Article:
Granted, this is still pretty complicated at first sight. If you’ve stumbled across this page whilst looking for something else you’re probably wondering why on Earth anyone would want to use Emacs, but that’s to miss the point. C-x z is another useful command that you can chain together with others to produce new results.

Whilst we’re here, here’s some useful window commands to remember

C-x -   Shrink the window to the size of the buffer text, if it's smaller
C-x +   Make windows the same size
C-x 4 0 Kill buffer and window
C-M-v   Scroll other window down
S-C-M-v Scroll other window up

 

3 Interactive Functions that work on Regions

1 Start Point, End Point and Contents of a Region

The following function prints the contents of the selected region, together with its start and end points.

1: (defun region-contents (rStart rEnd)
2:   "Prints region contents of region selected, and the start and end positions of that region"
3:   (interactive "r")
4:   (setq rStr (buffer-substring rStart rEnd))
5:   (message "The string of the selected region is %s.  It starts at  %d and ends at %d"  rStr  rStart rEnd)
6: )

2 Iterate through the words in a region

You might want to iterate through the words in a selected region. The following function gives an example of this, it prints out the words in the region in reverse order.

1: (defun reverse-region-message (rStart rEnd)
2:   "Reverses order of words"
3:   (interactive "r")
4:   (setq myStr (buffer-substring rStart rEnd))
5:   (setq myWords (split-string myStr))
6:   (setq reversed (reverse myWords))
7:   (message (mapconcat 'identity reversed " "))
8: )

Note the use of the following functions:

  • split-string: splits the string into a list of words
  • reverse: reverses a list
  • mapconcat: Convert a list into a string

It’s interesting to compare the mapconcat function with the concat function. Note that concat does not accept lists, as you might expect at first glance. You can get round this using the apply function.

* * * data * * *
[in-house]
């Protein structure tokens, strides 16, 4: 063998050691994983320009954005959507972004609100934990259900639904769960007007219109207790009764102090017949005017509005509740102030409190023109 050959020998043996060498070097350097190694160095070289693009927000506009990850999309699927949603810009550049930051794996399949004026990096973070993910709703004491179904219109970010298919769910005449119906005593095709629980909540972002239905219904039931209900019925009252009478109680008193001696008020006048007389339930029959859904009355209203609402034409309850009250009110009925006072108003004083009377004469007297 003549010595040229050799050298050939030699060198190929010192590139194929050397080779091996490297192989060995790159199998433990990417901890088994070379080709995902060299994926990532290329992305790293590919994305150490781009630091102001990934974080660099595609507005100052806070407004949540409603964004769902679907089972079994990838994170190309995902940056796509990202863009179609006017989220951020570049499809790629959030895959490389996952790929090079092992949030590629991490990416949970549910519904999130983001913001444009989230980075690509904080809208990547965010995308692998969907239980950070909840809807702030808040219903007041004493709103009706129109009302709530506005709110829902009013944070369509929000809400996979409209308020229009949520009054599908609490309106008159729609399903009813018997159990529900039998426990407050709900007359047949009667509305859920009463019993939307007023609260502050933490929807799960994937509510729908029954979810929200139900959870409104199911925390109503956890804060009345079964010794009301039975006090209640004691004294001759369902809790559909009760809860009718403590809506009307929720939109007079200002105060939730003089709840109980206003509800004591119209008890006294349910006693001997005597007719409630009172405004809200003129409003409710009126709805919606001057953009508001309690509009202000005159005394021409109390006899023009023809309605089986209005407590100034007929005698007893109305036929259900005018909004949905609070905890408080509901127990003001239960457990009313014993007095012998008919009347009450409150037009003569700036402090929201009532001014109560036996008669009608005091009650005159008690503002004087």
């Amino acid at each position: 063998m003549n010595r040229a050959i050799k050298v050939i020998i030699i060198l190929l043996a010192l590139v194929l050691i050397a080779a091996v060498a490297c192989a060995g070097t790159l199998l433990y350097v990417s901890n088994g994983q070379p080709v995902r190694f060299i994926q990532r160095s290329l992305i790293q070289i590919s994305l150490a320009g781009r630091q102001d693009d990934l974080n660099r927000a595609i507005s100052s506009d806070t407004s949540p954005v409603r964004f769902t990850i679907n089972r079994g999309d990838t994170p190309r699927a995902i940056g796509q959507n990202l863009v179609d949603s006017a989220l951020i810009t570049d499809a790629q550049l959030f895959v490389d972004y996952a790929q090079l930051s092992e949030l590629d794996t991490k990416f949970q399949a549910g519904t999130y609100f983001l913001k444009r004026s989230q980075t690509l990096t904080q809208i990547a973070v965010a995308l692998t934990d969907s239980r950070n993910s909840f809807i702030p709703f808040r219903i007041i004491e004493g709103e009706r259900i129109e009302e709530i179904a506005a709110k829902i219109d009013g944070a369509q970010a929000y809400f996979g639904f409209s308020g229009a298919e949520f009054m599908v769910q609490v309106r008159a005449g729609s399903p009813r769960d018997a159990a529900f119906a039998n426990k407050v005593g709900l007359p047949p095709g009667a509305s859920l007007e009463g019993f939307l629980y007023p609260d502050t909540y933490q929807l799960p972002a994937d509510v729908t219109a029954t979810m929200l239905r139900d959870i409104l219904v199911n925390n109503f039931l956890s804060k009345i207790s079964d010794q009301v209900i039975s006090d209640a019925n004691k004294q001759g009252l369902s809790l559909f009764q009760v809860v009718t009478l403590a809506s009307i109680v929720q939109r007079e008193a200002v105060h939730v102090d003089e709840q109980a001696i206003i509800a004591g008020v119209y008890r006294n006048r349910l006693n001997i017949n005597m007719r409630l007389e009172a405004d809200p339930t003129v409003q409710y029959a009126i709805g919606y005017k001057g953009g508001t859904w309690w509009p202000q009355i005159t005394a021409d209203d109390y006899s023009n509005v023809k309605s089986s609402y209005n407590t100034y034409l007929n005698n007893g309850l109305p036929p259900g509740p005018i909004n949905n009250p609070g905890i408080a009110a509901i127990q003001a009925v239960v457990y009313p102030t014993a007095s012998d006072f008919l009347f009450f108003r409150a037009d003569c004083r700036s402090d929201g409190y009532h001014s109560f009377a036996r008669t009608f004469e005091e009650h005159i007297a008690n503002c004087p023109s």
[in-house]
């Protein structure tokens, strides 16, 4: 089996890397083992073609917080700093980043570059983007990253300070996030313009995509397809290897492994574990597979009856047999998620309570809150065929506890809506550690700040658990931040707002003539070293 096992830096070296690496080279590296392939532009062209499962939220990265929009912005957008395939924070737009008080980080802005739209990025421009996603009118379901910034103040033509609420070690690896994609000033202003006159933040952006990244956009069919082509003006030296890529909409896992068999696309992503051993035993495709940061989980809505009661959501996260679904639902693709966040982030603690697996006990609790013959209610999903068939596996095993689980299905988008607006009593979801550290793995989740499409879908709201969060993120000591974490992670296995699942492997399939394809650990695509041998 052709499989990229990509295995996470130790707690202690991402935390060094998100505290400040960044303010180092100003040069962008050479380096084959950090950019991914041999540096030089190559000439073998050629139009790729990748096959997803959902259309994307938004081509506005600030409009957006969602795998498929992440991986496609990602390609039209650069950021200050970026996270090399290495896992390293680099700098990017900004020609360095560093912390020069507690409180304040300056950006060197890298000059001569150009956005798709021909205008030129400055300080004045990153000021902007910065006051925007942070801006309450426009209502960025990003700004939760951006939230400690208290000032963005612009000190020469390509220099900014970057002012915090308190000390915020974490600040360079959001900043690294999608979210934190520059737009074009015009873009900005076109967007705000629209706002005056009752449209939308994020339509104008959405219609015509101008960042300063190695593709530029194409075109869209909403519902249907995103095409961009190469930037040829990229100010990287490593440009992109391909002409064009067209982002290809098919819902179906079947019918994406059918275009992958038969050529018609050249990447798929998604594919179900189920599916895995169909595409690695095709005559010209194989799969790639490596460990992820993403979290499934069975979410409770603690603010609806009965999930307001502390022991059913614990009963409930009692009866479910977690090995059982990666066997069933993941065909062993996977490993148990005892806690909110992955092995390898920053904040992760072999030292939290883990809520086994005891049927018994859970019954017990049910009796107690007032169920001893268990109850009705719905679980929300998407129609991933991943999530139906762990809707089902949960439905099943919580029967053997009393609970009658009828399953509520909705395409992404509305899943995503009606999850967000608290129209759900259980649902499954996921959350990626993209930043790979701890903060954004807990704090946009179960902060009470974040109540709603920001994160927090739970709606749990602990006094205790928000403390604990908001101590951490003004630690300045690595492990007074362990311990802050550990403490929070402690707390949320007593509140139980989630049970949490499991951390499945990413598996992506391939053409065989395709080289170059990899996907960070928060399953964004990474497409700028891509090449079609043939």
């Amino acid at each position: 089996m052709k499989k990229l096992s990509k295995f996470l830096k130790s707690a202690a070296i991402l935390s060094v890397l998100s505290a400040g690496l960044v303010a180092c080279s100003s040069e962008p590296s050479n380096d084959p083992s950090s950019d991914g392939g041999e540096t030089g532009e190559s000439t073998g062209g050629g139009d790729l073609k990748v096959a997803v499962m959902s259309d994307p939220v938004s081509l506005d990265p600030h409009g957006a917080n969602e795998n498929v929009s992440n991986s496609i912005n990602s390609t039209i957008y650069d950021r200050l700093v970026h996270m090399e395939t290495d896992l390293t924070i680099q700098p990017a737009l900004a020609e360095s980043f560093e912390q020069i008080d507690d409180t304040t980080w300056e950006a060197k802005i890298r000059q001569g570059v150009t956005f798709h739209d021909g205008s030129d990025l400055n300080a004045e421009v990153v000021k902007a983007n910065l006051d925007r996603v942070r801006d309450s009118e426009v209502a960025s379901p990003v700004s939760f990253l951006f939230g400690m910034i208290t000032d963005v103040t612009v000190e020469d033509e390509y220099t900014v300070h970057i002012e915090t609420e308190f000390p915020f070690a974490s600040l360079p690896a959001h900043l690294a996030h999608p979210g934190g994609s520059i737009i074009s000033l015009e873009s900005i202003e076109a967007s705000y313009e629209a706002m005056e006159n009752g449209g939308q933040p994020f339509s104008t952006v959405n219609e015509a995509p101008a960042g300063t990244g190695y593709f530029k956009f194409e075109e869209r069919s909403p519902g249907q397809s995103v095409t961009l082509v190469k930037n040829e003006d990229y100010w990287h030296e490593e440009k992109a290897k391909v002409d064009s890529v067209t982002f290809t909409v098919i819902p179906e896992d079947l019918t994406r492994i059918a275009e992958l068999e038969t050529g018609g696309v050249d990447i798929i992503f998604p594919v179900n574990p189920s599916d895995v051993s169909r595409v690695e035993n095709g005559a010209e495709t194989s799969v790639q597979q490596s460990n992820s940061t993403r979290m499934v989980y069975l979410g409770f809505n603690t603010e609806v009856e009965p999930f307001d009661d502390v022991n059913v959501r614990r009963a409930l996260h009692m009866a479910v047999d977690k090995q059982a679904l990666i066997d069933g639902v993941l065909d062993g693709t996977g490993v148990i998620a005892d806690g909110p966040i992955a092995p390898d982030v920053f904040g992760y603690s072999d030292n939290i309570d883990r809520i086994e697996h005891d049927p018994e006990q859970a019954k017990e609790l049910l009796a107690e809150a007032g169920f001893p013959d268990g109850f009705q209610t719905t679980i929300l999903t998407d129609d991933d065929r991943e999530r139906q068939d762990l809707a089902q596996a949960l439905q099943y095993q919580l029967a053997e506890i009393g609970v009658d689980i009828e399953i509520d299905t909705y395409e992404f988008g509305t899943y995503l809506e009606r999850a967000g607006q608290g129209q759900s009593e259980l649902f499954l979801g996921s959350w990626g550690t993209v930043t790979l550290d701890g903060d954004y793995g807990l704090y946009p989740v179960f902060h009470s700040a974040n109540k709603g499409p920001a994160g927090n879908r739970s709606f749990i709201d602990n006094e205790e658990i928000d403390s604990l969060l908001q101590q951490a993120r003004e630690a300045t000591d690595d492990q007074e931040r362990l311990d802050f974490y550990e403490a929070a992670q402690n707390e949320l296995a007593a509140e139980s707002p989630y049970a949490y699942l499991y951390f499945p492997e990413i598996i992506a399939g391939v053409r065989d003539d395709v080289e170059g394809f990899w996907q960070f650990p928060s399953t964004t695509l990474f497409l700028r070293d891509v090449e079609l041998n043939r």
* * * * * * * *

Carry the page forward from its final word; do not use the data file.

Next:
(concat "this" "that" "other") => "thisthatother"
(concat '("this" "that" "other")) => error
(apply 'concat '("this" "that"  "other")) => "thisthatother"
(mapconcat 'identity '("this" "that" "other") " ") => "thisthatother"

Here’s the function, rewritten to delete the selected region and to replace it with the words in reverse order.

1: (defun reverse-region (rStart rEnd)
2:   "Reverses order of words"
3:   (interactive "r")
4:   (setq myStr (buffer-substring rStart rEnd))
5:   (delete-region rStart rEnd)
6:   (setq myWords (split-string myStr))
7:   (setq reversed (reverse myWords))
8:   (insert (mapconcat 'identity reversed " "))
9:  )

3 Iterate through the letters in a region

You can spend a lot of time writing code to solve a problem only to find that Emacs Lisp already provides a function to do what you want.
For example, suppose you want to iterate through the letters in a region to convert SEPARATE to S-E-P-A-R-A-T-E. The easiest way is to use the mapconcat function, as seen in the previous section.

(mapconcat 'string "SEPARATE" "-")

Here’s the separator as a function that operates on the selected region.

1: (defun region-seperator (rStart rEnd)
2:   "Reverses order of words"
3:   (interactive "r")
4:   (setq rStr (buffer-substring rStart rEnd))
5:   (delete-region rStart rEnd)
6:   (insert (mapconcat 'string rStr "-"))
7:  )

3.1 string-to-list, mapcar and apply

The function string-to-list converts a string to characters.

(setq rStr (string-to-list "example")) => (101 120 97 109 112 108 101)

use char-to-string to convert a character code to a string

(char-to-string 101) => "e"

Note the use of apply, as discussed previously.